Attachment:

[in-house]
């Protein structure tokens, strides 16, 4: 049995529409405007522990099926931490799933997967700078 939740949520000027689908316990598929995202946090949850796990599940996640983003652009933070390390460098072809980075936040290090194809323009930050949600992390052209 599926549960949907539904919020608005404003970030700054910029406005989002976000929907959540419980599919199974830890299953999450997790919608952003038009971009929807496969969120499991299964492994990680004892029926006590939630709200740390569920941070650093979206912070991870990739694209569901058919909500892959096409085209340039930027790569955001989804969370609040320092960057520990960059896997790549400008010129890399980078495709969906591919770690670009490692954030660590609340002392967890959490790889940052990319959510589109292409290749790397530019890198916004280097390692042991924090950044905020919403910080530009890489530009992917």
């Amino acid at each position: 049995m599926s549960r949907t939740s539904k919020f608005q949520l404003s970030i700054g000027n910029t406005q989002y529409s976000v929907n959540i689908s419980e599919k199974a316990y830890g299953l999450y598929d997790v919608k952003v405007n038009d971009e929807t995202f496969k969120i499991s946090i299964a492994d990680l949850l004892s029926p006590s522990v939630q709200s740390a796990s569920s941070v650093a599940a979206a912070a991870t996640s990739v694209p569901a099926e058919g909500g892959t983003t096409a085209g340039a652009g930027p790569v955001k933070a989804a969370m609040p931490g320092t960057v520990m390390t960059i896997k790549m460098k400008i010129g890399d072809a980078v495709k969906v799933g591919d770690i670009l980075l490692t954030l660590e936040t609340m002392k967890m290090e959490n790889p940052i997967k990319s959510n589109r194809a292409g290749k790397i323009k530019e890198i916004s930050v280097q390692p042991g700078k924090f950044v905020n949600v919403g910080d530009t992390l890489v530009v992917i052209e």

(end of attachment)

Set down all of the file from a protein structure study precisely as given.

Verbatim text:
[in-house]
């Protein structure tokens, strides 16, 4: 049995529409405007522990099926931490799933997967700078 939740949520000027689908316990598929995202946090949850796990599940996640983003652009933070390390460098072809980075936040290090194809323009930050949600992390052209 599926549960949907539904919020608005404003970030700054910029406005989002976000929907959540419980599919199974830890299953999450997790919608952003038009971009929807496969969120499991299964492994990680004892029926006590939630709200740390569920941070650093979206912070991870990739694209569901058919909500892959096409085209340039930027790569955001989804969370609040320092960057520990960059896997790549400008010129890399980078495709969906591919770690670009490692954030660590609340002392967890959490790889940052990319959510589109292409290749790397530019890198916004280097390692042991924090950044905020919403910080530009890489530009992917």
């Amino acid at each position: 049995m599926s549960r949907t939740s539904k919020f608005q949520l404003s970030i700054g000027n910029t406005q989002y529409s976000v929907n959540i689908s419980e599919k199974a316990y830890g299953l999450y598929d997790v919608k952003v405007n038009d971009e929807t995202f496969k969120i499991s946090i299964a492994d990680l949850l004892s029926p006590s522990v939630q709200s740390a796990s569920s941070v650093a599940a979206a912070a991870t996640s990739v694209p569901a099926e058919g909500g892959t983003t096409a085209g340039a652009g930027p790569v955001k933070a989804a969370m609040p931490g320092t960057v520990m390390t960059i896997k790549m460098k400008i010129g890399d072809a980078v495709k969906v799933g591919d770690i670009l980075l490692t954030l660590e936040t609340m002392k967890m290090e959490n790889p940052i997967k990319s959510n589109r194809a292409g290749k790397i323009k530019e890198i916004s930050v280097q390692p042991g700078k924090f950044v905020n949600v919403g910080d530009t992390l890489v530009v992917i052209e």